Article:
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Little Rabbit

ISSUE:  Winter 2021

Some mornings, I come to on the floor,
my neck burned with moon tracks

or fingerprints, my tongue swollen
and split through, as if by an arrow

though it could’ve been my teeth,
or yours—I can almost feel the memory

trembling in me like milk in a pail,
or my throat when I’m scared to speak,

so you speak for me—and I don’t know  
how I came to be this skittish creature,

shaking beneath your shadow, begging you 
to hold my wrist, hold it tight against

the floor, and kiss my palm closed, tell me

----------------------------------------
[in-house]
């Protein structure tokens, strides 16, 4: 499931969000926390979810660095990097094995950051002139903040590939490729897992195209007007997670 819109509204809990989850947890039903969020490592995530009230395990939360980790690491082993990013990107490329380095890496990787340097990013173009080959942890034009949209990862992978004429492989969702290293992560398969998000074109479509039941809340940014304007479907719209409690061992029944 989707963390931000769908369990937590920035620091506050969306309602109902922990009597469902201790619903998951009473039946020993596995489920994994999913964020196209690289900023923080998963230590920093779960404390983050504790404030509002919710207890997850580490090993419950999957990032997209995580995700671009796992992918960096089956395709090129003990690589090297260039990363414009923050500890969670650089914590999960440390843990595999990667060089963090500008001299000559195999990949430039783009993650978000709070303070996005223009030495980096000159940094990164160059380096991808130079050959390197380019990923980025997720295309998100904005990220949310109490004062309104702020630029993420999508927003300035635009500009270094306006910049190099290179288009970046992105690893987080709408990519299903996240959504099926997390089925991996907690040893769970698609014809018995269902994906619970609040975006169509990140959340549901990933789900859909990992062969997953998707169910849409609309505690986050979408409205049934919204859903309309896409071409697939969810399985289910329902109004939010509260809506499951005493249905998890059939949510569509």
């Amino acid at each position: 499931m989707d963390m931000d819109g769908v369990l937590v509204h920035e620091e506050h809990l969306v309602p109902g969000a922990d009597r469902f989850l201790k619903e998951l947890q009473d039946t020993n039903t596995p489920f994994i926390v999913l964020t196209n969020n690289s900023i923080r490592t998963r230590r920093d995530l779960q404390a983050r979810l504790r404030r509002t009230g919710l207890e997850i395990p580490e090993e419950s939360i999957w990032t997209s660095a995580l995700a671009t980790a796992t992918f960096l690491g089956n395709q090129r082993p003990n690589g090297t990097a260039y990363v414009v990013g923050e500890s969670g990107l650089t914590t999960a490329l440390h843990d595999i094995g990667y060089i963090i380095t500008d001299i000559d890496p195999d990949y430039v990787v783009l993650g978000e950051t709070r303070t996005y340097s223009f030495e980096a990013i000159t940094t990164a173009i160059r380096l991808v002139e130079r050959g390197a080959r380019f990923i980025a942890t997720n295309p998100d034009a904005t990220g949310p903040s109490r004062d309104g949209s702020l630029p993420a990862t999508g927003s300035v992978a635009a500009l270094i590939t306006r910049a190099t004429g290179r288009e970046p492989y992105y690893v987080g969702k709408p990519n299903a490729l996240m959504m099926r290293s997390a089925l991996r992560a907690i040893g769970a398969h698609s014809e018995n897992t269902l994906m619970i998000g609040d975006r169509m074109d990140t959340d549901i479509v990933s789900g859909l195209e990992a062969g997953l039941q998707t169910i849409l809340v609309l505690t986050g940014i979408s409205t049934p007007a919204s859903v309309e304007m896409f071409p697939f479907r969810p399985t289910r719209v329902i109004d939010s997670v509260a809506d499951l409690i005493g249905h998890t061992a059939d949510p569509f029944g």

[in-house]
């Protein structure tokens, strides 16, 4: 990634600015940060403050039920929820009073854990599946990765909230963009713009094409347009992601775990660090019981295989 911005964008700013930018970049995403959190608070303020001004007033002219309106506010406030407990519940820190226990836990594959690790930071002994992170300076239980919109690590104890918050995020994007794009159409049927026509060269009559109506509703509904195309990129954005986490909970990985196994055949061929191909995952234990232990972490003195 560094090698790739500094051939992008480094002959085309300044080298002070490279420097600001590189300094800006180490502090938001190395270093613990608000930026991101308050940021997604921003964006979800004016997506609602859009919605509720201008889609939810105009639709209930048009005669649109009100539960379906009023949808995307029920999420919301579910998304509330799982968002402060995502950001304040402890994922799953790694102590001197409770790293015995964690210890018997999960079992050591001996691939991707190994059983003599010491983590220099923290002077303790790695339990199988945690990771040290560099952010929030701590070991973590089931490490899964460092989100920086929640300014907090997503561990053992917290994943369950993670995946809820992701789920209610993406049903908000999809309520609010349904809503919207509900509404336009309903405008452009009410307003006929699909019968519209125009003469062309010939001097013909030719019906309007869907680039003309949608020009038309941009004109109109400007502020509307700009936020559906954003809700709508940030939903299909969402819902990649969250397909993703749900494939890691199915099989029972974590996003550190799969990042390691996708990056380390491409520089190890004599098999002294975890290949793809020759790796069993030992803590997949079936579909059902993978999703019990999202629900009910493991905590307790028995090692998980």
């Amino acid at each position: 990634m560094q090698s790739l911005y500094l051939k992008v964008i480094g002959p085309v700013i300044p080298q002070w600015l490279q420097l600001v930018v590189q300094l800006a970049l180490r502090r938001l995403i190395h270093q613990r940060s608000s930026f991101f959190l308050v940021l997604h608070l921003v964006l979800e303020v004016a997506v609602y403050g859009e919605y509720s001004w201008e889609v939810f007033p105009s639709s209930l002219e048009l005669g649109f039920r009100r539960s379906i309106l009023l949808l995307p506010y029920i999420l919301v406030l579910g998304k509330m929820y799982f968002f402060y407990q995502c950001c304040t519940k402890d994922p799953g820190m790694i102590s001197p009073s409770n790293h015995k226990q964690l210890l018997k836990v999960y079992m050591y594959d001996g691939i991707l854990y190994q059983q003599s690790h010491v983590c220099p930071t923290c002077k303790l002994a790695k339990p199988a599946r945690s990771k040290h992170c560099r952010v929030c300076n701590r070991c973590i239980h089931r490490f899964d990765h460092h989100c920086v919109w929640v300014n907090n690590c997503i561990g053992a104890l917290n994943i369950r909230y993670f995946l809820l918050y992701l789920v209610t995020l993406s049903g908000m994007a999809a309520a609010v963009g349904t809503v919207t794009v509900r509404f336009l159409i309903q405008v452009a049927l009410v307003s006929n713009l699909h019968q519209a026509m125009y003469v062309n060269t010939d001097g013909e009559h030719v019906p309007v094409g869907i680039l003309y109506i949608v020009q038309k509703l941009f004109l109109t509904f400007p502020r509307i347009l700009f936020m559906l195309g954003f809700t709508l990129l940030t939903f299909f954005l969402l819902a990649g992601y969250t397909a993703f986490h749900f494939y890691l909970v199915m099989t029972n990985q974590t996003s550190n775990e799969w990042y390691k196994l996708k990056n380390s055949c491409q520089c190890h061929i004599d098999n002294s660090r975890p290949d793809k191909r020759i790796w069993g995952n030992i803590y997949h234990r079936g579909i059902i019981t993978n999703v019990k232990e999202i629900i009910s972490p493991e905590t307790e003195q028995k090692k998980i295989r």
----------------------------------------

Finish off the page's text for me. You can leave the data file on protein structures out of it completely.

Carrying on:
I’m here, tell me I’m good, or good

enough, that the blood on your teeth 
isn’t mine, and if so, that I taste clean,

like sap tapped from an underwater forest, 
from an epoch when the Earth was only

ocean, and the only sound the wind 
moaning across it—or is it a song?

Is it a name you gave me, still rippling 
across my body from your mouth.

Is that what’s written in moon on my throat. 
Or is it your name. Are those your hands

pressing hard against the bones of my neck. 
Do you dream of that crack, as I do,

like lightning through a dark room,
the puzzle box of my skull opening wide.

And what do you see inside.
What walks toward you in that light.

Is it gentle. Is it good.
Tell me.


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